circumscribes the government’s authority even on decisions that otherwise would fall within its
As Carrington was a pretrial detainee, the applicable constitutional standard arises under
the Due Process Clause of the Fourteenth Amendment, and not the Cruel and Unusual
Punishments Clause of the Eighth Amendment. See Darnell v. Pineiro, 849 F.3d 17, 29 (2d Cir.
2017). Under this standard, unconstitutional conditions of confinement exist when the
challenged conditions are sufficiently serious to constitute an objective deprivation of the right to
due process -- i.e., when conditions “pose an unreasonable risk of serious damage to [the
detainee’s] health.” Id. at 30. Prisoners, including pretrial detainees, “may not be deprived of
their basic human needs . . . and they may not be exposed to conditions that pose an
unreasonable risk of serious damage to [their] future health.” Id. The Second Circuit has
expressly condemned conditions similar to those alleged by Plaintiff in this case. Cf, e.g.,
Gaston v. Coughlin, 249 F.3d 156, 166 (2d Cir. 2001) (“We are unwilling to adopt as a matter of
law the principle that it is not cruel and unusual punishment [under the Eighth Amendment] for
prison officials knowingly to allow an area to remain filled with sewage and excrement for days
on end.”). “Unsanitary conditions, especially when coupled with other mutually enforcing
conditions . . . can rise to the level of an objective deprivation.” Darnell, 849 F.3d at 30. “An
overcrowded cell, for example, may exacerbate the effect of unsanitary conditions.” Id. at 32.
Unsanitary conditions of confinement should be assessed “with reference to their severity and
duration, not the detainee’s resulting injury,” id. at 30, “although ‘the seriousness of the harms
suffered . . . may shed light on the severity of an exposure.’” Id. at 31 (quoting Willey v.
Kirkpatrick, 801 F.3d 51, 58 (2d Cir. 2015)). The inquiry is fact intensive and not “subject to a
bright-line durational or severity threshold.” Id. at 31–32.
To demonstrate unconstitutional conditions of confinement under the Fourteenth
Amendment, Plaintiff must also show that “the defendant-official acted intentionally to impose
the alleged condition, or recklessly failed to act with reasonable care to mitigate the risk that the
condition posed to the pretrial detainee even though the defendant-official knew, or should have
known, that the condition posed an excessive risk to health or safety.” Id. at 35 (adopting
objective standard of deliberate indifference for Fourteenth Amendment claims, rather than the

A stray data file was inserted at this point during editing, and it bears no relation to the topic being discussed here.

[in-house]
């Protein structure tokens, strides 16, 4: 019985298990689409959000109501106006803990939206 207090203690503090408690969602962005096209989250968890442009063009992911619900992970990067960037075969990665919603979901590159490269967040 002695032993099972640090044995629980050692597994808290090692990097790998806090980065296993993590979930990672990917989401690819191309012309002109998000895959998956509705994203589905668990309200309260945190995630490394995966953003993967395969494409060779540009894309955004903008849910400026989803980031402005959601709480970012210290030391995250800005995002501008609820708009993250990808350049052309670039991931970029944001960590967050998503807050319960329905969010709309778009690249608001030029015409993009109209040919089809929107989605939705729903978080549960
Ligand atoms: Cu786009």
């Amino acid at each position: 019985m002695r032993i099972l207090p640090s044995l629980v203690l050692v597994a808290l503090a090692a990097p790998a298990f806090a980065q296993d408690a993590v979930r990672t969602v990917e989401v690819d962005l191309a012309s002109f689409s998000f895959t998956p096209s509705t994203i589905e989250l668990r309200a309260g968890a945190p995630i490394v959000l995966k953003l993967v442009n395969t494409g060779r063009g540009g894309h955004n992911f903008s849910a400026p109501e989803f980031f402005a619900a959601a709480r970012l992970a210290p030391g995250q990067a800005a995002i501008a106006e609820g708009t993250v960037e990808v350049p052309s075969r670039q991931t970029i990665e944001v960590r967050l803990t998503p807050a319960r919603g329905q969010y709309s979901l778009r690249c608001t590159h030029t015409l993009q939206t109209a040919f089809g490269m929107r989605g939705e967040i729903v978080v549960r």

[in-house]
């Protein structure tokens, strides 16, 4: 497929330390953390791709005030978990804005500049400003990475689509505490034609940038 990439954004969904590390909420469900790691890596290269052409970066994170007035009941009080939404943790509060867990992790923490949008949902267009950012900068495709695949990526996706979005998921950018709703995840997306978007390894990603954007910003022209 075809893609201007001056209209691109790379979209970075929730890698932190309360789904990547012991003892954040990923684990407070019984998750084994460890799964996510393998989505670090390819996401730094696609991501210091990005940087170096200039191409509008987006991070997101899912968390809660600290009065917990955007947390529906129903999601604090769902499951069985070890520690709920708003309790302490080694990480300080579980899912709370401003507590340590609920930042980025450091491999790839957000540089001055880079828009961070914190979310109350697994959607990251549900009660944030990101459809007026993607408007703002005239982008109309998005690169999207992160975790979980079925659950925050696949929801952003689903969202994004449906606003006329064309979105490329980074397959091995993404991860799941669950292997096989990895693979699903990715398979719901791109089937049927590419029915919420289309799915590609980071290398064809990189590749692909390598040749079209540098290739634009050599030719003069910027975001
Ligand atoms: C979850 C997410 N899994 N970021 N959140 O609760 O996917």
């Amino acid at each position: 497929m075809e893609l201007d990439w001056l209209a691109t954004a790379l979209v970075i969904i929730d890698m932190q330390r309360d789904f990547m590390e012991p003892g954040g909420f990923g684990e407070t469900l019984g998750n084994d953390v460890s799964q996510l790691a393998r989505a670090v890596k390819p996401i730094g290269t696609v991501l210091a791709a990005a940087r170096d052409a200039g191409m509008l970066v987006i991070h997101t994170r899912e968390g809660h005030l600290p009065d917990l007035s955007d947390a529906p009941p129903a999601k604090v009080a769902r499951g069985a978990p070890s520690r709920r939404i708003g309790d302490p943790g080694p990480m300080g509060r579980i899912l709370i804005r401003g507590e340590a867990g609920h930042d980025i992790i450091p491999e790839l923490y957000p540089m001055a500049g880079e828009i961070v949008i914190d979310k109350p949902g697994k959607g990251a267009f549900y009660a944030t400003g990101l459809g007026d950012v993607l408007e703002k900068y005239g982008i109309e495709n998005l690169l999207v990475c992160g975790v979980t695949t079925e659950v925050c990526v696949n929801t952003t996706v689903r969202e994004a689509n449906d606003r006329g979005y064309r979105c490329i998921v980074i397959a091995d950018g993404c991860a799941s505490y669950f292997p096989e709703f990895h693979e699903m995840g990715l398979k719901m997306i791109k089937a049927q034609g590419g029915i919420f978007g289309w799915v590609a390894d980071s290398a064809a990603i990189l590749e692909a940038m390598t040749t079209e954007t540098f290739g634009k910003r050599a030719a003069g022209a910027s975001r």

subjective standard applicable to Eighth Amendment claims).
Here, Plaintiff has adduced sufficient evidence to raise a genuine issue of fact as to the
constitutionality of the conditions of Carrington’s confinement at QCB sufficient to defeat
summary judgment on the issue of governmental immunity. See Torres, 2016 WL 3748492, at
*2 (citing testimony that Carrington was held in overcrowded and unsanitary cells “such that
inmates were exposed, in close quarters, to bodily fluids and other waste”). If the jury finds that
Plaintiff has proved unconstitutional confinement, and as the City has no discretion to perpetuate
unconstitutional wrongs, the City’s claim to governmental immunity would be rejected. See
Cangemi v United States, 12 Civ. 3989, 2017 WL 1274060, at *9 (E.D.N.Y. Mar. 31, 2017)
(applying New York law and rejecting the Town’s municipal immunity argument for summary
judgment, because municipalities have no immunity for creating a public nuisance, and Plaintiffs
presented genuine issues of material fact as to the Town’s role in creating nuisances).
In short, if the jury finds that the City owed Carrington no special duty, then the City has
no liability to Plaintiff. If the jury finds that the City did owe Carrington a special duty, but that
the City’s conduct did not rise to the level of a constitutional violation, then the City is entitled to
governmental immunity as the City’s conduct was discretionary. If the jury finds that the City
did owe Carrington a special duty and that the City’s conduct was unconstitutional, then the
affirmative defense of governmental immunity is unavailable as a matter of law as the City’s
conduct was ministerial.
Defendant’s Request to Bar the Introduction of Overcrowding Evidence
In its reply in support of its supplemental motion for summary judgment, the City moves
to bar Plaintiff from introducing evidence at trial regarding (1) overcrowded conditions caused
by placing too many people in a cell and (2) the likelihood that such conditions contributed to the
transmission of meningitis. Defendant argues that such exclusion is appropriate because the
“City is still entitled to governmental immunity for its decisions regarding how many people to
put in each cell, and whether or not to open additional cells.” As the question of overcrowding
bears directly on the applicability of governmental immunity in this case, Defendant’s motion is
For the foregoing reasons, Defendant’s supplemental motion for summary judgment is
Dated: May 17, 2017
New York, New York